Servants Of Power Are Deficit Terrorists, Naturally

People Not Profits / photo by William Murphy

*edit, May 8, 2014 – I see from reviewing this older post that I left out information that would have kept the post from being mostly mysterious. I will correct that. This post simply presents a snippet of a debate between two individuals on the subjects of austerity and tax justice. I will add in the comment from Dan Mobley which John Christensen responded to. The blurb about Dan states: **Dan Mobley was a senior advisor to the UK Treasury before moving to Standard Chartered Bank in London. He speaks in a personal capacity.** The blurb about John states: **John Christensen is a development economist and former government adviser who now directs the international secretariat of the Tax Justice Network.** WordPress has it’s limitations. I tried enclosing the respective authors’ blurbs in quotation marks. The final, closing, marks on John’s blurb wouldn’t show properly. When I moved it one space over, it became a starting enclosing mark. WordPress could stand to use a few more features, such as a ‘force’ character option or something. Also, The url provided for John’s organization worked okay but the underlining/highlighting of it wouldn’t stay under it, so I dropped it and simply turned the reference to it into a link.

Are public service cuts justified? — New Internationalist

Dan Mobley stated:

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If we want to prevent future crises, we need to draw the right lessons from this one. The many incompetent and arrogant bank CEOs and boards deserve the full weight of public fury, but this justified rage should not blind us to the fact that bankers were feeding the addiction of individuals, governments and companies to cheap borrowing, using the glut of savings flowing uphill from Asia to the West.

Macroeconomic policy failed: governments ran massive structural deficits long before the crisis, bribing their electorates with unaffordable promises (with much of the cost hidden off balance sheet). The ‘Great Moderation’ of the 1990s was actually a borrowing and spending spree.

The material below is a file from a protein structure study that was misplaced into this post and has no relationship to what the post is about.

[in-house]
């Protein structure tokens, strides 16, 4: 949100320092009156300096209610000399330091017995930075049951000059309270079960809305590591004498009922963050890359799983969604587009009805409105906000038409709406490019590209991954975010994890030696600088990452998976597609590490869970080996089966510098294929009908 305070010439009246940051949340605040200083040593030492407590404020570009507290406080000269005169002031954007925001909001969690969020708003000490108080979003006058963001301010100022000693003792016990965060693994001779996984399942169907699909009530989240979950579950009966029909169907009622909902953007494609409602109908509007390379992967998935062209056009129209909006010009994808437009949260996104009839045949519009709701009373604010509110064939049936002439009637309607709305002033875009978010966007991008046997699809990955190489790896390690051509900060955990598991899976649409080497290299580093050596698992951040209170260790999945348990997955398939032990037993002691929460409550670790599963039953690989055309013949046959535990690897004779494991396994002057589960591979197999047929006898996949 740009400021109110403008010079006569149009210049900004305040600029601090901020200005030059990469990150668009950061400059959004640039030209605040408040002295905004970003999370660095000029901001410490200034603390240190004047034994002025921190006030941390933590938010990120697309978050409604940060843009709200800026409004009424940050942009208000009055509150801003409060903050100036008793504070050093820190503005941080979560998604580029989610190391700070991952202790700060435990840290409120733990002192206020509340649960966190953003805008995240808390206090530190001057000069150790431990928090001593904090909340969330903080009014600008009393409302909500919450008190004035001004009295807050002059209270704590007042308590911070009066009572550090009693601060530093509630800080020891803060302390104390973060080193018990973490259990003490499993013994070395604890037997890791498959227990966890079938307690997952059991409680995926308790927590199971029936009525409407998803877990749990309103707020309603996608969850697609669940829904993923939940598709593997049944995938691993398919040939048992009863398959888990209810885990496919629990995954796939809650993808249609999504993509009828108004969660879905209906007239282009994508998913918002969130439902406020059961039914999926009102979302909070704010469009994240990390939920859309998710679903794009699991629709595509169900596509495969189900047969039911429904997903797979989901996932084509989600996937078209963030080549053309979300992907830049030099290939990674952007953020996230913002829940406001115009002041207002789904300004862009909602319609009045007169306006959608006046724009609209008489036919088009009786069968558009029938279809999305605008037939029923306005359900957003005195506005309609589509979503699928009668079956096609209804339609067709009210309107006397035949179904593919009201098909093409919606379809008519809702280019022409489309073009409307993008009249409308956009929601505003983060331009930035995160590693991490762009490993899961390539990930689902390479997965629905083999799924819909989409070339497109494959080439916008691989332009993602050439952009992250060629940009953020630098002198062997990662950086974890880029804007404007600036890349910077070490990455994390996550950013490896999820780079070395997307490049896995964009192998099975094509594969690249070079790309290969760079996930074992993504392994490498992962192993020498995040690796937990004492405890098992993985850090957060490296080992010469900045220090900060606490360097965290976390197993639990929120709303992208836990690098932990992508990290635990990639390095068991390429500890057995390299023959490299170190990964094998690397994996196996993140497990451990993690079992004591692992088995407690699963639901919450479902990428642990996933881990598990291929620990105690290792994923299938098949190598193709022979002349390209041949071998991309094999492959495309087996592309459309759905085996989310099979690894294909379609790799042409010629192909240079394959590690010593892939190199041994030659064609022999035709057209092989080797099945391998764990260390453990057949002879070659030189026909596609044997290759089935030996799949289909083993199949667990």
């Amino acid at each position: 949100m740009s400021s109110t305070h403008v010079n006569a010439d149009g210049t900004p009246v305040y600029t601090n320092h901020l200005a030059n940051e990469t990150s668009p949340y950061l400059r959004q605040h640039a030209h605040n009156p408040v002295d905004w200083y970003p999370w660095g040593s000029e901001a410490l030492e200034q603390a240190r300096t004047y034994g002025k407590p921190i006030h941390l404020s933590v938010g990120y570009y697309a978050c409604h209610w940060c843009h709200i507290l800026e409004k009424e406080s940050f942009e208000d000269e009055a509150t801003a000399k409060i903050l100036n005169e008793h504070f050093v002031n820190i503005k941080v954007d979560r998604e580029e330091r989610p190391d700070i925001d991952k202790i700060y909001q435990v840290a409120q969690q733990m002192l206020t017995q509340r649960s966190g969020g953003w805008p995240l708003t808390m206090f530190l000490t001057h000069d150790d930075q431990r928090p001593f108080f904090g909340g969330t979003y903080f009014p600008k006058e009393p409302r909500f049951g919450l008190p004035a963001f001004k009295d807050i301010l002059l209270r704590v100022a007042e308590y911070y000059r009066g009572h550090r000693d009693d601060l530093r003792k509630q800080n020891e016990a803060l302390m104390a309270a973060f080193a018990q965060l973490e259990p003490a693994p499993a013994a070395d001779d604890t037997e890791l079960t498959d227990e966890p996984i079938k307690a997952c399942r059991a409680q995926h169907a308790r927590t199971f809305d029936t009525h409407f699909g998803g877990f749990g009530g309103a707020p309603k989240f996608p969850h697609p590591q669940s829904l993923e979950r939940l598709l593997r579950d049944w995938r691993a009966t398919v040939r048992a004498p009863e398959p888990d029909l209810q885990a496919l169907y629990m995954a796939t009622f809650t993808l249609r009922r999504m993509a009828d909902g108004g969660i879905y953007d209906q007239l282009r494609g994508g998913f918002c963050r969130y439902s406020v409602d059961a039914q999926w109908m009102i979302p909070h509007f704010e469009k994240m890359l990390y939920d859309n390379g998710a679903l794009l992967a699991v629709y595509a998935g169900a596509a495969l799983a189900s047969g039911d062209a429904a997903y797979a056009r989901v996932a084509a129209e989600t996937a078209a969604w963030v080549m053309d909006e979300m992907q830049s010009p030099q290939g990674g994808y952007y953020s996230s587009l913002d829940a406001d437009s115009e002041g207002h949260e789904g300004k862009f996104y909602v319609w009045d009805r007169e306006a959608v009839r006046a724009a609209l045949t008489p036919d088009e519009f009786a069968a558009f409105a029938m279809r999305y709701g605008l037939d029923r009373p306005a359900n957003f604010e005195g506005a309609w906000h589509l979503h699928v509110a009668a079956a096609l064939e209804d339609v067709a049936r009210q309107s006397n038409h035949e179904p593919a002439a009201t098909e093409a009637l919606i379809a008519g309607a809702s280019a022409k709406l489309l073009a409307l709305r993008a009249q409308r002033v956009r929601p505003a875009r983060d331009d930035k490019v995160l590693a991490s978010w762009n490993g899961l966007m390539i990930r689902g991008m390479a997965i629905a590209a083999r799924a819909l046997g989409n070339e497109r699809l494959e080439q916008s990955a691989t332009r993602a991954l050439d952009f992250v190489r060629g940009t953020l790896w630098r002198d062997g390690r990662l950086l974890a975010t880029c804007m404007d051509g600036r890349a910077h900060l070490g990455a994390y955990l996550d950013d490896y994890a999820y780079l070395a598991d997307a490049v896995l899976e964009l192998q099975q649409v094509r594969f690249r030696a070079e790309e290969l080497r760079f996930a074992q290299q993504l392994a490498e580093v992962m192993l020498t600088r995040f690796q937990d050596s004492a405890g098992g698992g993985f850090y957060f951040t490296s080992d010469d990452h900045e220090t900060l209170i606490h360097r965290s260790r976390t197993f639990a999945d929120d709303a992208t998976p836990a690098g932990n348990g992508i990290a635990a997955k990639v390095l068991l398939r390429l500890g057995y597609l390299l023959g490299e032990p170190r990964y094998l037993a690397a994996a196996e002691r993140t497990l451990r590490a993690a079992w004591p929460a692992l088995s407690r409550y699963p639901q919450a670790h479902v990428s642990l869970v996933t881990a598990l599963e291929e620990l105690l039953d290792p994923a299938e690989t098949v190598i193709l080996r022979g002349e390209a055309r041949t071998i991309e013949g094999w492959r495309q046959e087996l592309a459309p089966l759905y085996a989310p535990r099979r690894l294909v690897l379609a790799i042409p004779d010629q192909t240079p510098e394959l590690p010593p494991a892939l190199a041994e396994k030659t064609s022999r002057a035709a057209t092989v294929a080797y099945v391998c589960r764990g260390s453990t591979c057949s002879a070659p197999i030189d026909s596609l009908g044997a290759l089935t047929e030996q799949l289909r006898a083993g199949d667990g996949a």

I would love to plug some of the gap by closing tax havens and clamping down on tax evasion. But history teaches us how slow progress is internationally – the G20’s failure here is scandalous but predictable – and how quickly new loopholes are found by rich individuals and companies.

We could fill a magazine debating the Tobin Tax. Even if one believes it works – and if so-called speculative activity was curbed, this would mean little revenue raised – there is no chance of it being agreed by all governments globally.

Campaigning activity would be much better focussed on corporate tax transparency and (internal corporate) transfer pricing (see Glossary).

We should delay spending cuts (and tax rises) until we have stronger signs of economic recovery, to avoid tipping us back into recession. But the day of reckoning cannot be delayed forever.
– See more at: http://newint.org/argument/2010/11/01/are-public-service-cuts-justified-debate/#sthash.WcVTECBG.dpuf
-+————–

John Christensen responded to Dan’s above comment with:

==============—